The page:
“Here in Pakistan, people have been starting food businesses based on the bulge in their pockets, and not whether they were qualified or knew anything about food handling, or hygiene, or food safety standards,” Mumtaz said. “In the process, they have been playing havoc with human health.”

Over the summer, the Punjab Food Authority began documenting its findings on Facebook, complete with unsettling photographs. Within weeks, the page had 300,000 “likes” in this city of about 6 million residents.

Lahore food inspectors discovered a confectionary shop that was storing muffins and cakes next to raw meat. A popular Pakistani coffee franchise was reprimanded for keeping nine-year-old syrups and creams. And there was the “big healthy rat” that jumped out at Mumtaz when she recently inspected a freezer at a local hotel.

“We have even found toilets in the kitchen and food production areas,” she said.

As if that isn’t bad enough, one restaurant in town was caught “washing utensils in the toilet,” said Ejaz Nawaz, a food safety officer who works for Mumtaz.

But in Pakistan, many food safety issues are not nearly as easy to spot.

With what Mumtaz describes as a multibillion-dollar food “mafia,” Pakistan is a country rife with adulterated, tampered and counterfeit food products.

Many brands of ketchup, for example, contain no tomato paste.

To maximize profits, milk producers frequently remove dairy fat from processed milk and replace it with vegetable fat. Some bakeries have been caught cracking eggs that contain well-developed embryos. Others are using industrial coloring agents and bleaches siphoned from Pakistan’s textile mills and using it as food coloring, Nawaz said.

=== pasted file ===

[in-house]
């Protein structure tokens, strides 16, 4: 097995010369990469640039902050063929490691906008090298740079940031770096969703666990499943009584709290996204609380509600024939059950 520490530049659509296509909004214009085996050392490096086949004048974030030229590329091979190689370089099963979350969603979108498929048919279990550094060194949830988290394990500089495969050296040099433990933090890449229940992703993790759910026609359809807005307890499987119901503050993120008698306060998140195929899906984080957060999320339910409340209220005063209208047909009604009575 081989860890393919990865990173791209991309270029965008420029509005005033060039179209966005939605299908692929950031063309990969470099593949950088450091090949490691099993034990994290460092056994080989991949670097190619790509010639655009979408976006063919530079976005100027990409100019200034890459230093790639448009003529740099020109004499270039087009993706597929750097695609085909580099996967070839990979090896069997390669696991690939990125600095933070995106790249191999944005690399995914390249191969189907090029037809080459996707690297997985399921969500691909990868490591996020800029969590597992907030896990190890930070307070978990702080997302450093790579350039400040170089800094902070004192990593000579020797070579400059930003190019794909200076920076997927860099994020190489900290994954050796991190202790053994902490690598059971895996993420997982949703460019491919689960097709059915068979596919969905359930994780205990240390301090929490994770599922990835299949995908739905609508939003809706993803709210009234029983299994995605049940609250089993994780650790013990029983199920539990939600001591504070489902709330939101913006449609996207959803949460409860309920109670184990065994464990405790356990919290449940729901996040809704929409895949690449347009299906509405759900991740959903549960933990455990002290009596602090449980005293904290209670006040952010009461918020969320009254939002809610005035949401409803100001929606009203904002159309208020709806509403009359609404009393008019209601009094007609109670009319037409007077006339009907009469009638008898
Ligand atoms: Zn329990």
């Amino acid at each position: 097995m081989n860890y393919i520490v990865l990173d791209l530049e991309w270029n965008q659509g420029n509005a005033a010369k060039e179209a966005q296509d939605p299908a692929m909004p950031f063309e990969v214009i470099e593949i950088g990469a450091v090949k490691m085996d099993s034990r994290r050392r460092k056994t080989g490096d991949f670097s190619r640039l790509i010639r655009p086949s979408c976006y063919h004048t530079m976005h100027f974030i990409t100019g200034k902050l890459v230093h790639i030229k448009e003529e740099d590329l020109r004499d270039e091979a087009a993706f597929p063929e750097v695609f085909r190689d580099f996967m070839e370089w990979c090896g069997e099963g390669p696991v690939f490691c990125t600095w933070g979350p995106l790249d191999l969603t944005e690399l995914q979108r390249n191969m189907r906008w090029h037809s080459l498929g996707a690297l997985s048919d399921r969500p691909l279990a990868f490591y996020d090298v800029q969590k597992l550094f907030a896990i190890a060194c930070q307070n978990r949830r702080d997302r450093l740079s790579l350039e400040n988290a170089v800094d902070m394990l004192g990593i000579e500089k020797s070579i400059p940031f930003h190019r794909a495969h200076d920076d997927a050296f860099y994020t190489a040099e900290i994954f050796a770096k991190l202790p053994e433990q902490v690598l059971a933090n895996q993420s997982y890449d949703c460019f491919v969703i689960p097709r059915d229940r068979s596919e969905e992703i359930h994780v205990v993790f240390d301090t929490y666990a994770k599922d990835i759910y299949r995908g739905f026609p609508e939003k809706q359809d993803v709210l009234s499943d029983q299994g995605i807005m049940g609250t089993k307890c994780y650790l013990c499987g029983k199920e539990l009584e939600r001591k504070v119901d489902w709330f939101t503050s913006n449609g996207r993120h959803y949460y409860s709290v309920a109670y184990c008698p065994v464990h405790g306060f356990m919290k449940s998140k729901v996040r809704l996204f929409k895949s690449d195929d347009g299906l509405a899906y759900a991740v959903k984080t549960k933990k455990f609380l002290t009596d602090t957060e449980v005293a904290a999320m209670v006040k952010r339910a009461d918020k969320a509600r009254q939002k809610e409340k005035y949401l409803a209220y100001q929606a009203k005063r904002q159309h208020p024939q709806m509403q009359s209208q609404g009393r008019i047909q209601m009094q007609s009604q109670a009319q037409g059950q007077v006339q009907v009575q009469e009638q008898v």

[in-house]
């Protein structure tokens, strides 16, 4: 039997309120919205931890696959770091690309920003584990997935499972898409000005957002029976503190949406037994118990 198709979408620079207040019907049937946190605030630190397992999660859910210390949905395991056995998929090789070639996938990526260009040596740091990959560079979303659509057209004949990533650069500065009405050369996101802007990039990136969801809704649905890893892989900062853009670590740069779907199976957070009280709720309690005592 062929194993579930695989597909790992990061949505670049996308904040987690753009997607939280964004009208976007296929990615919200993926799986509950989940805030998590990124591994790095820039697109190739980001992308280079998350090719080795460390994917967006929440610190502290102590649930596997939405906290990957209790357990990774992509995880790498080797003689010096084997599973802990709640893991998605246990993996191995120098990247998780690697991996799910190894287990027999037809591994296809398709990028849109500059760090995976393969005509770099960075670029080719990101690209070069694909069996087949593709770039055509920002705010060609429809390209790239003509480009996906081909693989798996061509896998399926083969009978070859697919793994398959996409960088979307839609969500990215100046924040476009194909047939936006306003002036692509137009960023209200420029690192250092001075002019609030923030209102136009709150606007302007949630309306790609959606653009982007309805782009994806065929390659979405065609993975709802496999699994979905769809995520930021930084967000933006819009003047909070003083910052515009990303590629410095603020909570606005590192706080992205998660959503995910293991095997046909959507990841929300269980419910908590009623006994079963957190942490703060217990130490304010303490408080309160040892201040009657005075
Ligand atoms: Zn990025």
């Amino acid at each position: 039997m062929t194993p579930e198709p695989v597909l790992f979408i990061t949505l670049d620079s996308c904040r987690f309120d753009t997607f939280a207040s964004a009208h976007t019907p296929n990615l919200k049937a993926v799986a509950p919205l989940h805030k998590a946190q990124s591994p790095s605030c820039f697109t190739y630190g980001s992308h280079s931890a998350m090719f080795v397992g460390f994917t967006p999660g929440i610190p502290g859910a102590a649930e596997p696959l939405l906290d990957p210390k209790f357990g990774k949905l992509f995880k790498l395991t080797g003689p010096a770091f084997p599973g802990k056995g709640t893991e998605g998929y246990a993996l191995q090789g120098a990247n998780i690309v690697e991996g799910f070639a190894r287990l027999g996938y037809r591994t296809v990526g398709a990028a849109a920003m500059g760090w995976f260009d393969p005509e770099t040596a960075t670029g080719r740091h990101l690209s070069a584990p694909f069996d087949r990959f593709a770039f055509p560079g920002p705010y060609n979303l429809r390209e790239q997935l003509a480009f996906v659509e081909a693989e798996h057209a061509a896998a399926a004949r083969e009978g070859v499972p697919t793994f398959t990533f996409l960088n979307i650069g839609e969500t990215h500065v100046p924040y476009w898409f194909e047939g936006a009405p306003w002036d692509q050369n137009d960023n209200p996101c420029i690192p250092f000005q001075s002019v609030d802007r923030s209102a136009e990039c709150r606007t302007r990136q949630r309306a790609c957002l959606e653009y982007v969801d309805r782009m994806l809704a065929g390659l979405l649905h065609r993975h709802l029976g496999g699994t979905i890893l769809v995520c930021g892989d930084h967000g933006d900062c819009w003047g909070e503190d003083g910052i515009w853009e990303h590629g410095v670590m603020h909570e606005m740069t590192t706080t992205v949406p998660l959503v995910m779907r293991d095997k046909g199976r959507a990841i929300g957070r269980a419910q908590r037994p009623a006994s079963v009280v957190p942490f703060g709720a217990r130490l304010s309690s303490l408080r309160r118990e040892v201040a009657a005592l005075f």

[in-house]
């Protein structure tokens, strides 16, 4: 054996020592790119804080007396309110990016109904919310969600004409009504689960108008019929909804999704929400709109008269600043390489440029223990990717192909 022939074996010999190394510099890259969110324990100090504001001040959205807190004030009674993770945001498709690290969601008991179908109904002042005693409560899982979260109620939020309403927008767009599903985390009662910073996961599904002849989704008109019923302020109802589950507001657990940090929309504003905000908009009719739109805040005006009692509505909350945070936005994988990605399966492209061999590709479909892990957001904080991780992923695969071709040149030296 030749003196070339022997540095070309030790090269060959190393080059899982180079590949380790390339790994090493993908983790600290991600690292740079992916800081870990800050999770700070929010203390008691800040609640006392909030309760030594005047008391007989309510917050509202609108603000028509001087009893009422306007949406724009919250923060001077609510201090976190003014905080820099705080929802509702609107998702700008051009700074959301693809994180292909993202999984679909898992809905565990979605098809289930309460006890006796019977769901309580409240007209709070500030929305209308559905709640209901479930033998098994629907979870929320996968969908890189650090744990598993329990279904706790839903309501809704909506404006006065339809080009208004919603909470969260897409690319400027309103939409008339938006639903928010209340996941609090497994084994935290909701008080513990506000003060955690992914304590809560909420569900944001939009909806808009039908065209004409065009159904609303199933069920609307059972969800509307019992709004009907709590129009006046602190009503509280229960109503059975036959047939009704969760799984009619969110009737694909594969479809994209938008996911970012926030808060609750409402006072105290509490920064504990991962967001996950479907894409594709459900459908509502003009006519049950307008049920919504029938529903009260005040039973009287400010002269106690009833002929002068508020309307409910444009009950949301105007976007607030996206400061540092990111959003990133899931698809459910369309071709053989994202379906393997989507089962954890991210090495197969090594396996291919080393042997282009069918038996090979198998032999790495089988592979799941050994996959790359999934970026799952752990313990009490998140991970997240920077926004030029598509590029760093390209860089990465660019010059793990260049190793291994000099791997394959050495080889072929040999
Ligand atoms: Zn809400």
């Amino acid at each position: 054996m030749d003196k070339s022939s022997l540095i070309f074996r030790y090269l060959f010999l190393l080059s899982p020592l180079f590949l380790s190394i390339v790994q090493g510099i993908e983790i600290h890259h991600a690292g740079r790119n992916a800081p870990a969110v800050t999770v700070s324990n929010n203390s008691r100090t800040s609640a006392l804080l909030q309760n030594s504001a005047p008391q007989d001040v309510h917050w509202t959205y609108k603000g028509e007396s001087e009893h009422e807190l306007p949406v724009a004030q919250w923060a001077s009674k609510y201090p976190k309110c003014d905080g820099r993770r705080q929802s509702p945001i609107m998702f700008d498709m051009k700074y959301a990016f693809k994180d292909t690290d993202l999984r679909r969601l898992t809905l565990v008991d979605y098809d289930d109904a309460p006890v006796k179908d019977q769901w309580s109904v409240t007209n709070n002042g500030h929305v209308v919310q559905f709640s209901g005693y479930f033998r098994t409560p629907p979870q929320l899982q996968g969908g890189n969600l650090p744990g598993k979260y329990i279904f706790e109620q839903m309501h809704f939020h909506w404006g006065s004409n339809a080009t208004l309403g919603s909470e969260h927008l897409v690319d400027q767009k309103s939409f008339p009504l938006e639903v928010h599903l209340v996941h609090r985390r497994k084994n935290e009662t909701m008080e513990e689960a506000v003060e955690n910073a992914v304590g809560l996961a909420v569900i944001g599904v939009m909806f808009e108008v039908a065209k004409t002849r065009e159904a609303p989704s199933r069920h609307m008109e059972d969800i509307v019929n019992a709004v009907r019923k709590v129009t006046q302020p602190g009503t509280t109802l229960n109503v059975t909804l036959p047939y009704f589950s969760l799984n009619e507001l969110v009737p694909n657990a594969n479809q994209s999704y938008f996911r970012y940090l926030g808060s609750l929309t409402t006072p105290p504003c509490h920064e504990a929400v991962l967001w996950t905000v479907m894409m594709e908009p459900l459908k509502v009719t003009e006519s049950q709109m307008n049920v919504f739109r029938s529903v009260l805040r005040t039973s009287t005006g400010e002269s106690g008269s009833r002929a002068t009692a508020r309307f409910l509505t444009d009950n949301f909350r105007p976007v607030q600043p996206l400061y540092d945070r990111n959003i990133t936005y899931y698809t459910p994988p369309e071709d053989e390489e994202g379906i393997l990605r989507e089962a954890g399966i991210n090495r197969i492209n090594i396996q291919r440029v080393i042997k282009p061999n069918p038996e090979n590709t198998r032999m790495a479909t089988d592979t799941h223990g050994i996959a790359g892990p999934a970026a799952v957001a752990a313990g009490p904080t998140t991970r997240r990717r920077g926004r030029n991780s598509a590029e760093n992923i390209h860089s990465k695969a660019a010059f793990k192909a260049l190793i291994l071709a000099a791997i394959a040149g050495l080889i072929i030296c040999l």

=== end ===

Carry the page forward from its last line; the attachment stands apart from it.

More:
“Even in baby formula, we have found they add textile dye instead of food coloring dye,” he said. “And preservatives used for dead bodies, we have even found that in milk.”

Mumtaz, who had no experience in food safety until she took this job, said such stories keep her energized to go after unsanitary restaurants in a public way. Some residents even call her “Dabangg,” which in Urdu means fearless.

But going up against Lahore’s politically connected restaurant industry hasn’t been easy. Some restaurant owners and food producers accuse her of showboating and, in September, the Lahore Hotels and Restaurants Association won a court ruling barring the agency from sharing videos and pictures of its raids on Facebook until a defendant “is found guilty by a court.”

But Mumtaz presses on. On a recent inspection tour, she and Nawaz drove up to a kebab shop, screeching to a halt as though they were conducting a drug raid.

Nawaz rushed in first, and immediately spotted a bin in the dining room that contained brackish water.

“This is for drinking, but look at it,” Nawaz said, pointing at water that had a green tinge.

As she does on most of her visits, Mumtaz grabbed the hands of cooks and waiters. “Look at those nails,” she said. Regulations require employees to have trimmed fingernails to avoid spreading bacteria.

Mumtaz and Nawaz walked back to the kitchen at the end of a small alley behind the restaurant.

Thousands of flies were swarming on countertops, appliances and utensils. One stove was located a few feet away from an open sewage drain. Mumtaz discovered freshly slaughtered chickens in a freezer next to other food items that had been cooked.

“This place looks better situated as a motorcycle repair shop than a kitchen,” she told the owner.

A seven-day shutdown notice was issued, and Mumtaz was off to her next stop. There, she cited a convenience store for not having expiration dates on baked goods.

The final stop of the day was a commercial bakery. Besides a few spider webs and dead ants, no major violations were found.

But residents still probably won’t see Mumtaz dining out in Lahore anytime soon.

“I prefer to eat my things at home,” she said.

Barbar Dogar in Lahore and Shaiq Hussain in Islamabad contributed to this report.